In his career, Ironmaster's director Umberto Lenzi certainly put out his fair share of exploitation movies, including the notorious Cannibal Ferox. So it may come as somewhat of a disappointment that Ironmaster seems pretty tame stuff compared to some of Lenzi's other movies. We get a couple of brief moments when a breast peeks out of a running cavewoman's leather top, but that's it when it comes to sex and nudity. As for blood and gore, we do get some sequences with that stuff, but for the most part it's just small tricklings There's one pleasing moment when the top of a man's head is smashed off, but on the other hand there is a scene with a boar where it's clear it has been speared for real by one of the cavemen. The action sequences that produce that limited bloodshed are also pretty much of a disappointment. A significant amount of the "action" is just the characters running around in the wilderness, which quickly becomes tiring. While there are eventually stabbings, slashes, clubbings, and other forms of violence, there isn't any real feeling of passion or excitement about them; at its best it's just mediocre and mechanical mayhem. There also doesn't seem to be much interest in beefing up the feel in the non-action sequences as well. The special effects, from the matte paintings to miniatures run hot and cold (well, the hot not being that hot.) However, some effort was put into constructing huts and other man-made elements in the cavemen's villages, I admit. Also, some of the South Dakota countryside does look interesting, but for the most part Lenzi stages the events of the movie in really uninteresting locations. The parts of the movie that take place in the forests, for example, all look like they were filmed in a suburban neighborhood that has a small wooded area within it; you can feel modern civilization not being very far away.

Somewhat compensating for the lack of passion and imagination behind the camera are some unintentional laughs. The dialogue has some howlers with characters saying things like "succulent squirrels" and someone saying to Iksay, "Vood is the son of your woman" (wouldn't Iksay know this already?) Some of this hilarity is easy to find, but you do have to think to find some other silly stuff, such as why a tribeswoman (played by Elvire Audray) is several days journey away from her village with no tools or anything else to help her. For that matter, Vood soon gets a female companion (Pamela Prati, The Adventures Of Hercules) who not only just shows up out of nowhere with the lamest excuse, but pretty much adds nothing to the narrative. William Berger (Keoma) plays the chief of another tribe who is ostensibly is there to give support, but when he's killed off, you'll realize that his only purpose in the movie was to get killed off and add a little star power to the movie's cast. While speaking of the players, the two main characters in the movie, Ela and Vood, certainly don't get much boost by the actors playing them. As Ela, Sam Pasco may look muscular, but he doesn't get to show off a great range of emotion, keeping the same neutral look on his face through most of his scenes. George Eastman as Vood, on the other hand, does do a little better, though it's mainly due to his somewhat creepy charisma that he has shown repeatedly in other Italian productions. But even he can only do so much. One reason for their weak performances may be because both actors get little chance to interact their night and day characters with each other. If you add up all of the minutes of screen time when they're thrust together, it's probably not more than three or four minutes.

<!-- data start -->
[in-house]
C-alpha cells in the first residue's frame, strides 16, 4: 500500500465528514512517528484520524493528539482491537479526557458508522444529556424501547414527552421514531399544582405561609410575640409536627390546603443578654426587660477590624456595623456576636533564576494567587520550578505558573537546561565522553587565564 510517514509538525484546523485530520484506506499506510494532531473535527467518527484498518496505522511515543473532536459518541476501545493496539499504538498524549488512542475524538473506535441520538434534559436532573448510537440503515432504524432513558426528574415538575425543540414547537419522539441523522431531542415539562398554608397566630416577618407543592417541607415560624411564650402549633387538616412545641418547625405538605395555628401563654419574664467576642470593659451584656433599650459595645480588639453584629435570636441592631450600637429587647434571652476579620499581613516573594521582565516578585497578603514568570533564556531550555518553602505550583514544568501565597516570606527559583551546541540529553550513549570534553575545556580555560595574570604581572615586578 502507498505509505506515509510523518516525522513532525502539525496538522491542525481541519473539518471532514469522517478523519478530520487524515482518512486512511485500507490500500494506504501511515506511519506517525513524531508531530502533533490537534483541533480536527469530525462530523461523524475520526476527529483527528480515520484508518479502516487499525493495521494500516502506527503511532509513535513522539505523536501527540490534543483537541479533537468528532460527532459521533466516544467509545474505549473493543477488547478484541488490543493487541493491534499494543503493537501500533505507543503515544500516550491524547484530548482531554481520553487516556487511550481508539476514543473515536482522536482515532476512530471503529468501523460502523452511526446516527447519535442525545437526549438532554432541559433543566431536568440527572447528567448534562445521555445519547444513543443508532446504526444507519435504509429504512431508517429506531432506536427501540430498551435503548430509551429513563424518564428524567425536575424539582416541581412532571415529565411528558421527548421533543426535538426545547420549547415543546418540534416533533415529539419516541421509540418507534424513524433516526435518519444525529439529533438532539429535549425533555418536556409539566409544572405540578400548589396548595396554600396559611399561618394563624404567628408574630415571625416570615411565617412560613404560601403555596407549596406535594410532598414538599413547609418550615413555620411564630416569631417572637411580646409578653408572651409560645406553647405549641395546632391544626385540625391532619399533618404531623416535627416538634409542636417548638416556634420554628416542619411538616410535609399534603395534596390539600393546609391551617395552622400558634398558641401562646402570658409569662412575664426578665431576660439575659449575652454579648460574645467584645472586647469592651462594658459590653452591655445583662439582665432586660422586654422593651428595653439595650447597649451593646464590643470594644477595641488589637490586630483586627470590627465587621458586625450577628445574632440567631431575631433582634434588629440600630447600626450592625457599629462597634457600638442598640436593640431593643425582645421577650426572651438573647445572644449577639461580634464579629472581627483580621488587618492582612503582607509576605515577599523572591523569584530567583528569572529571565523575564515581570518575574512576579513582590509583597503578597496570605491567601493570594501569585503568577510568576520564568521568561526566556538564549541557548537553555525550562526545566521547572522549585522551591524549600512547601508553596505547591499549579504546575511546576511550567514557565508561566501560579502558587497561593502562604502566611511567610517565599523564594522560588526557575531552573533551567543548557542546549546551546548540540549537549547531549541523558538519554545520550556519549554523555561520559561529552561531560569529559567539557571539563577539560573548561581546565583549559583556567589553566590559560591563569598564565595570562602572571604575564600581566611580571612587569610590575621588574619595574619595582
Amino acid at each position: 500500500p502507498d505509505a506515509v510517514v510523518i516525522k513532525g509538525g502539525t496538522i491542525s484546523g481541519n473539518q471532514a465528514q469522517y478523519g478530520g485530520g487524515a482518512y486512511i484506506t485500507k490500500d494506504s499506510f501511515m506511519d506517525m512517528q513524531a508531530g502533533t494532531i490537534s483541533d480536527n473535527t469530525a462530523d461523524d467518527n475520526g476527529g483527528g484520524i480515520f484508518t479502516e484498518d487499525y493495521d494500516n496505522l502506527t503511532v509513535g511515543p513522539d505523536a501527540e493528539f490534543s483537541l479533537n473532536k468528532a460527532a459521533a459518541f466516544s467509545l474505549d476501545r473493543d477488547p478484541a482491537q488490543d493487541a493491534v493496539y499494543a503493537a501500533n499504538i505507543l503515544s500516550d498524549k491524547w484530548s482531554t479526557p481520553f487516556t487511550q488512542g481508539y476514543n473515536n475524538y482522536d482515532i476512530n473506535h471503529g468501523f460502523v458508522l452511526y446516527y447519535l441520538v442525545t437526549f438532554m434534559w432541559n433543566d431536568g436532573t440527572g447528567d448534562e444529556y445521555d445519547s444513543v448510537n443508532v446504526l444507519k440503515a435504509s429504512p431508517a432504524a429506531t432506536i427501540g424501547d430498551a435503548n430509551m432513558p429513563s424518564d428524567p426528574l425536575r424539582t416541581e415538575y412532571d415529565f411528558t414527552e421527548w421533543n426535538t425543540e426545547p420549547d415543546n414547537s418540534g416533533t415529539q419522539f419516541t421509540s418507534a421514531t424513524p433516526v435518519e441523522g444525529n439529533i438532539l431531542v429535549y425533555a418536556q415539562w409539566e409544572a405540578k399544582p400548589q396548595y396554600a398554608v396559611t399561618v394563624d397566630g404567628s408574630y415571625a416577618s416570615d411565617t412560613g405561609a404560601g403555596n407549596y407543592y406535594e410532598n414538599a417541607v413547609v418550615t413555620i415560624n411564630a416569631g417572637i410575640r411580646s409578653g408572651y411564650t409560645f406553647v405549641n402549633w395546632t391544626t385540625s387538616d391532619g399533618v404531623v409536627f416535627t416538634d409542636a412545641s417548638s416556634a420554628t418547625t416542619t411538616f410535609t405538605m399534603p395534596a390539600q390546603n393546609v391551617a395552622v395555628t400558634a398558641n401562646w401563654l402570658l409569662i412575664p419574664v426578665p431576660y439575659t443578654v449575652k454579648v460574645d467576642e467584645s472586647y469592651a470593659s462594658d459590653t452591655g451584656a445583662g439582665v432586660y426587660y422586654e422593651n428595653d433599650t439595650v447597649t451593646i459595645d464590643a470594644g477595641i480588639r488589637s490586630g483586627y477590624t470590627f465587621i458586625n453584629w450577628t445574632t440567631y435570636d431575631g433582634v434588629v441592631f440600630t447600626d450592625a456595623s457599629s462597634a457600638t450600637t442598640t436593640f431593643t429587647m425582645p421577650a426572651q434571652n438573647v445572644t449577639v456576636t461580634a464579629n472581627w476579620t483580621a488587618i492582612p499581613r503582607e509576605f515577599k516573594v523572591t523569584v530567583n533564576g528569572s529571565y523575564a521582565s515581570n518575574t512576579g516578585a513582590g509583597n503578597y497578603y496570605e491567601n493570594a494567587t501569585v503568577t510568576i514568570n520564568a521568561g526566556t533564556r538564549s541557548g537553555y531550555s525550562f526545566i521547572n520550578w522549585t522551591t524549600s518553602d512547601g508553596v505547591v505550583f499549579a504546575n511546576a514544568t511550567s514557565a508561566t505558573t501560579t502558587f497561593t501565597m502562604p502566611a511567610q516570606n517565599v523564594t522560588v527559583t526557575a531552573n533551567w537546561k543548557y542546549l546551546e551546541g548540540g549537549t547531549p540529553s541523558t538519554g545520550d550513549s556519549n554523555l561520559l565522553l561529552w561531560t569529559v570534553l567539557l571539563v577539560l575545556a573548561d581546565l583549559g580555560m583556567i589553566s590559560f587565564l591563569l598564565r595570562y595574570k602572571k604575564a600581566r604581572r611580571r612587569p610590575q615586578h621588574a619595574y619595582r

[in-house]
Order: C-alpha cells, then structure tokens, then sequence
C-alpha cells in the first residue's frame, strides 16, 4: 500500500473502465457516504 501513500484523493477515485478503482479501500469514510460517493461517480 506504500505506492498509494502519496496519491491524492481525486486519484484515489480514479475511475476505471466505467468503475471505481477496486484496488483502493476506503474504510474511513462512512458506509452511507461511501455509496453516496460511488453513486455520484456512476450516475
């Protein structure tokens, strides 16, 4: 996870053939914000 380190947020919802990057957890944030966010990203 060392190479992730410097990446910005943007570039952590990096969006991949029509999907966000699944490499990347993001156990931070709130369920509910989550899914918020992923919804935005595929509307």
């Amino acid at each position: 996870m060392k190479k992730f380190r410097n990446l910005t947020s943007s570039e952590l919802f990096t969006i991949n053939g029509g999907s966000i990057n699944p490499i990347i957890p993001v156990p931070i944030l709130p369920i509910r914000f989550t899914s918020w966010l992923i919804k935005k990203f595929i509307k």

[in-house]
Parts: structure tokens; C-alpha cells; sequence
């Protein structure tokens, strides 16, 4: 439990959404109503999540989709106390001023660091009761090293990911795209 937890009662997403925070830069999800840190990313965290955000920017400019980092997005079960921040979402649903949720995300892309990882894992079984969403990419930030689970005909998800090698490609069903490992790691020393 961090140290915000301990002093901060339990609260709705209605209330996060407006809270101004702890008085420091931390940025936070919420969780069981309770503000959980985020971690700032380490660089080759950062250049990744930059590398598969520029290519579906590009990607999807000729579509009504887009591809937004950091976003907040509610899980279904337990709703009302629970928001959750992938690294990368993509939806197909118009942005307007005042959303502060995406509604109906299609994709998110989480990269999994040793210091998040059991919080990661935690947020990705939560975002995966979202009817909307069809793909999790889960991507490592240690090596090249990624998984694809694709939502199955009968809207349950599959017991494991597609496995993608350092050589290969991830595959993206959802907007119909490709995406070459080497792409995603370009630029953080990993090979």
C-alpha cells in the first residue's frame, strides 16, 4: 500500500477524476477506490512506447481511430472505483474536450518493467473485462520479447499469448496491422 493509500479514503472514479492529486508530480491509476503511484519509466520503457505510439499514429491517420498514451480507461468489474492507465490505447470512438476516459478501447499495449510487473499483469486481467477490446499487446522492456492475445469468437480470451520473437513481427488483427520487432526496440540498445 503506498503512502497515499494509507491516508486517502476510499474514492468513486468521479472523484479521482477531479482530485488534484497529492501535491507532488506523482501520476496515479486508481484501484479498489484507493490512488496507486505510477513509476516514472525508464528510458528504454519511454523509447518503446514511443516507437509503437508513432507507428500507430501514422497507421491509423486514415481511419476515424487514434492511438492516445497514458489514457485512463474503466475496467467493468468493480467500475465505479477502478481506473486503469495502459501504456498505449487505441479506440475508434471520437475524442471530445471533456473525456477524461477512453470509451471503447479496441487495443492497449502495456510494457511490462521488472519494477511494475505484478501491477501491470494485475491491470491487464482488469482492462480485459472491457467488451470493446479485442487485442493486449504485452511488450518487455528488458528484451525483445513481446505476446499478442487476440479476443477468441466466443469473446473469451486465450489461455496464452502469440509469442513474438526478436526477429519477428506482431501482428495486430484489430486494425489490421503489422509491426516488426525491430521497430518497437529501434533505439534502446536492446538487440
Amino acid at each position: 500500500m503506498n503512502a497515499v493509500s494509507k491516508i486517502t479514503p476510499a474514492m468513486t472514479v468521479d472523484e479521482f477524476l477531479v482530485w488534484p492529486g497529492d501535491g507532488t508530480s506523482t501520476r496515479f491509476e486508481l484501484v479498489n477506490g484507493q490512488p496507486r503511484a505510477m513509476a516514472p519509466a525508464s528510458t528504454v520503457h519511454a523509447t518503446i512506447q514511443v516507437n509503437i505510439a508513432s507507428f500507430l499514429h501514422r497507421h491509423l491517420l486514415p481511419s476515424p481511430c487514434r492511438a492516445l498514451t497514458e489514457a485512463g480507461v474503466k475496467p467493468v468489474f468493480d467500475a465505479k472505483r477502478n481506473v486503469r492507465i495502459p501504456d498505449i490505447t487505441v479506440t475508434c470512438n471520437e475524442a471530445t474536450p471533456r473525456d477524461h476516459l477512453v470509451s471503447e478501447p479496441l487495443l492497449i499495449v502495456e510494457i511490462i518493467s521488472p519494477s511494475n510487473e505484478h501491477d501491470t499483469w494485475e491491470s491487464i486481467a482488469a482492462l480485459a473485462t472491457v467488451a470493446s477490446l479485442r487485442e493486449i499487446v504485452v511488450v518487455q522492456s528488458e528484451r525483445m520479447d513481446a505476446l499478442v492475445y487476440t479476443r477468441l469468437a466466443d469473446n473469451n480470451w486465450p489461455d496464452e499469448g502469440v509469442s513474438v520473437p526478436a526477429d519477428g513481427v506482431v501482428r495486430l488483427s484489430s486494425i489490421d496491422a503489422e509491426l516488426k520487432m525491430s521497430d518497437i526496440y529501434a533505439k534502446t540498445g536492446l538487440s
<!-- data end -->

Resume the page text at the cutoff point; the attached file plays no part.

Another reason for the substandard acting by the leads is that when they are on the screen, there are a lot of things about them that are not explained. Why is Vood at the beginning of the movie considered too hotheaded to rule? Barely a few minutes later, we see him kill his father and another tribesman, but we haven't been given enough motive to know exactly why he does all that. Why is Ela considered by Iksay to be the right person to rule the tribe? There's no explanation for that, and we don't get to see him rule the tribe in the short time he's given. Surely the five writers who worked on the story and screenplay could have given us more depth. Actually, maybe not, considering all the dumb situations that happen throughout. For example, Vood figures out how to forge (complete with bellows and moulds) not only more swords, but swords in medieval style all in just a few hours. And earlier, when Vood took over the tribe, he and his world conquest plans are instantly welcomed by all the tribespeople (Ela must have really sucked in his few hours of rule after Iksay died.) Such lunacy does generate some chuckles, but after a while the writers seemed to have been at a loss not only to create more outlandish moments, but more actual story. There is a considerable stretch starting a little after halfway through the running time where there is no real advancement in the story until near the very end. For the longest time, there's just recycling elements we saw earlier in the movie (Vood and his men slaughtering people, Ela trying to keep himself and his allies safe), etc.) This and the other problems in Ironmaster may make it sound like it's a movie to avoid, but you may be surprised that I would say not really, at least to a select few. All these bad elements somehow combine together to make something kinda, sorta, vaguely watchable, just like when the poisons sodium and chloride combine to make the safe and welcome salt. I'm not saying that the movie is genuinely good or even all that unintentionally hilarious. Yet all those bad elements put together somehow make the movie, well, interesting to a degree. Not interesting to everybody, but those with a very very very deep interest in Italian genre cinema should find something here, though at the same time I wouldn't say to go out of your way to find it. Let it come to you instead, preferably for free, and then watch it when you are in a very very very mellow mood.

(Posted June 2, 2024)

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See also: Ator The Fighting Eagle, Quest For The Mighty Sword, Sinbad Of The Seven Seas